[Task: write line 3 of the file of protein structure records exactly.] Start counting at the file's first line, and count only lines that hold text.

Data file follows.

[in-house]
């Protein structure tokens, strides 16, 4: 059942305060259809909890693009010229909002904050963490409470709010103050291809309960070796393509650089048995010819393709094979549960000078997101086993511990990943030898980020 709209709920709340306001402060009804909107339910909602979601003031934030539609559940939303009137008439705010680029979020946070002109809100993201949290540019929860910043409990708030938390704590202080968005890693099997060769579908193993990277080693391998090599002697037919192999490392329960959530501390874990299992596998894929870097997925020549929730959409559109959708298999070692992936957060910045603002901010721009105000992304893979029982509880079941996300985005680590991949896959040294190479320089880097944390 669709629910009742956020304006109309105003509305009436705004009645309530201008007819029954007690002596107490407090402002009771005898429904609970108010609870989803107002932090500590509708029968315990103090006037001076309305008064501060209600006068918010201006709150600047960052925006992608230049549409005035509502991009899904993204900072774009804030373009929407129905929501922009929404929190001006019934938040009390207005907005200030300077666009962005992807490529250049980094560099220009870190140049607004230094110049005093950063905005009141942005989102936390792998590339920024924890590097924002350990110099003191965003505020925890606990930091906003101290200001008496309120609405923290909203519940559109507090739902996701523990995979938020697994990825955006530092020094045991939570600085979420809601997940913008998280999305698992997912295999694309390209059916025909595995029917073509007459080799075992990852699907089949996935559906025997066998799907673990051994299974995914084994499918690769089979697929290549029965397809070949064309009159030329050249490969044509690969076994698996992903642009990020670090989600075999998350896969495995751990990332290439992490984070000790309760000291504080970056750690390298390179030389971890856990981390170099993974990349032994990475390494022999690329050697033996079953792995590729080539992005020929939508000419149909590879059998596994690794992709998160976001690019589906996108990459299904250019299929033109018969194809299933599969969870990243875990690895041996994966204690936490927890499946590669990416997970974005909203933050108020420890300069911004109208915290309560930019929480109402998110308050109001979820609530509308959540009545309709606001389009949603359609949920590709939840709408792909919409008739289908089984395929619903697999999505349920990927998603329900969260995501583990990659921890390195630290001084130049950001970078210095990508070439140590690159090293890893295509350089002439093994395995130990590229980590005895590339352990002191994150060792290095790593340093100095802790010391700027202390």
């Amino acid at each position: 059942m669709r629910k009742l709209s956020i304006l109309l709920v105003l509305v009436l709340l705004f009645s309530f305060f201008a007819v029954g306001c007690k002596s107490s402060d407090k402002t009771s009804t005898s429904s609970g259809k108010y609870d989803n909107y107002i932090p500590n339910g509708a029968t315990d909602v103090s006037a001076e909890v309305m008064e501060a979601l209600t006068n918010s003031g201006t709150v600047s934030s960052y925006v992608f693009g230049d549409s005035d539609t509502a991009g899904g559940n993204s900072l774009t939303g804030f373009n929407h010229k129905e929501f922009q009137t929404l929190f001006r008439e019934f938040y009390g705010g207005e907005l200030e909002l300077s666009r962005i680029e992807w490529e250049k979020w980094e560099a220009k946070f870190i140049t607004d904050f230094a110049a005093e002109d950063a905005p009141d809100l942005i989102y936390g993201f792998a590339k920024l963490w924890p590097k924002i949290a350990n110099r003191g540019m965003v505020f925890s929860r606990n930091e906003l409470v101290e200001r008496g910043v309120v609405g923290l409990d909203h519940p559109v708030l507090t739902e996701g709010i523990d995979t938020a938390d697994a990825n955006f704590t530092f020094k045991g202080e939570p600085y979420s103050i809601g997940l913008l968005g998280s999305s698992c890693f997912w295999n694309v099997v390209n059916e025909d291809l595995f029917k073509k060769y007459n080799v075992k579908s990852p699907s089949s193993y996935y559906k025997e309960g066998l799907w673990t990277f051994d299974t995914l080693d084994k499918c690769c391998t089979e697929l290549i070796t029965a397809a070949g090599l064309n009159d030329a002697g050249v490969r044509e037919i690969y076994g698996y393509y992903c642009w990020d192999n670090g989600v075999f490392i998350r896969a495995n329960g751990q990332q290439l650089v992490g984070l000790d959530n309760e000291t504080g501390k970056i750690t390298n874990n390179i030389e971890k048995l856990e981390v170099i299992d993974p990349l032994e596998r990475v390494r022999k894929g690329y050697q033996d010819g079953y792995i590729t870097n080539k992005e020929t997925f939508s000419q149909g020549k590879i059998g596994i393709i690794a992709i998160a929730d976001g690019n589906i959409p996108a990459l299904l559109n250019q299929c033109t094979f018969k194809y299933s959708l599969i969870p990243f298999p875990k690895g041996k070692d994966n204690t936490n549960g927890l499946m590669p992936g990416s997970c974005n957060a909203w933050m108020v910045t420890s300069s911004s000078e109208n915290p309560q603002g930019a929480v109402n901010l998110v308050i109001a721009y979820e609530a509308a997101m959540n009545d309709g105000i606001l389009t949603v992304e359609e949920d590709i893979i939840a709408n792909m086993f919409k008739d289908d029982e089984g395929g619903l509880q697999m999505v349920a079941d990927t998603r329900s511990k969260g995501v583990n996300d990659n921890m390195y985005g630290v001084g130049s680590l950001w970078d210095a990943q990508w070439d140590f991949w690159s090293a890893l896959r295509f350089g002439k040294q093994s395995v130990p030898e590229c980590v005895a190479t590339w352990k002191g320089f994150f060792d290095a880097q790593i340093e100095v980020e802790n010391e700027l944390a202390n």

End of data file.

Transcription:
């Amino acid at each position: 059942m669709r629910k009742l709209s956020i304006l109309l709920v105003l509305v009436l709340l705004f009645s309530f305060f201008a007819v029954g306001c007690k002596s107490s402060d407090k402002t009771s009804t005898s429904s609970g259809k108010y609870d989803n909107y107002i932090p500590n339910g509708a029968t315990d909602v103090s006037a001076e909890v309305m008064e501060a979601l209600t006068n918010s003031g201006t709150v600047s934030s960052y925006v992608f693009g230049d549409s005035d539609t509502a991009g899904g559940n993204s900072l774009t939303g804030f373009n929407h010229k129905e929501f922009q009137t929404l929190f001006r008439e019934f938040y009390g705010g207005e907005l200030e909002l300077s666009r962005i680029e992807w490529e250049k979020w980094e560099a220009k946070f870190i140049t607004d904050f230094a110049a005093e002109d950063a905005p009141d809100l942005i989102y936390g993201f792998a590339k920024l963490w924890p590097k924002i949290a350990n110099r003191g540019m965003v505020f925890s929860r606990n930091e906003l409470v101290e200001r008496g910043v309120v609405g923290l409990d909203h519940p559109v708030l507090t739902e996701g709010i523990d995979t938020a938390d697994a990825n955006f704590t530092f020094k045991g202080e939570p600085y979420s103050i809601g997940l913008l968005g998280s999305s698992c890693f997912w295999n694309v099997v390209n059916e025909d291809l595995f029917k073509k060769y007459n080799v075992k579908s990852p699907s089949s193993y996935y559906k025997e309960g066998l799907w673990t990277f051994d299974t995914l080693d084994k499918c690769c391998t089979e697929l290549i070796t029965a397809a070949g090599l064309n009159d030329a002697g050249v490969r044509e037919i690969y076994g698996y393509y992903c642009w990020d192999n670090g989600v075999f490392i998350r896969a495995n329960g751990q990332q290439l650089v992490g984070l000790d959530n309760e000291t504080g501390k970056i750690t390298n874990n390179i030389e971890k048995l856990e981390v170099i299992d993974p990349l032994e596998r990475v390494r022999k894929g690329y050697q033996d010819g079953y792995i590729t870097n080539k992005e020929t997925f939508s000419q149909g020549k590879i059998g596994i393709i690794a992709i998160a929730d976001g690019n589906i959409p996108a990459l299904l559109n250019q299929c033109t094979f018969k194809y299933s959708l599969i969870p990243f298999p875990k690895g041996k070692d994966n204690t936490n549960g927890l499946m590669p992936g990416s997970c974005n957060a909203w933050m108020v910045t420890s300069s911004s000078e109208n915290p309560q603002g930019a929480v109402n901010l998110v308050i109001a721009y979820e609530a509308a997101m959540n009545d309709g105000i606001l389009t949603v992304e359609e949920d590709i893979i939840a709408n792909m086993f919409k008739d289908d029982e089984g395929g619903l509880q697999m999505v349920a079941d990927t998603r329900s511990k969260g995501v583990n996300d990659n921890m390195y985005g630290v001084g130049s680590l950001w970078d210095a990943q990508w070439d140590f991949w690159s090293a890893l896959r295509f350089g002439k040294q093994s395995v130990p030898e590229c980590v005895a190479t590339w352990k002191g320089f994150f060792d290095a880097q790593i340093e100095v980020e802790n010391e700027l944390a202390n």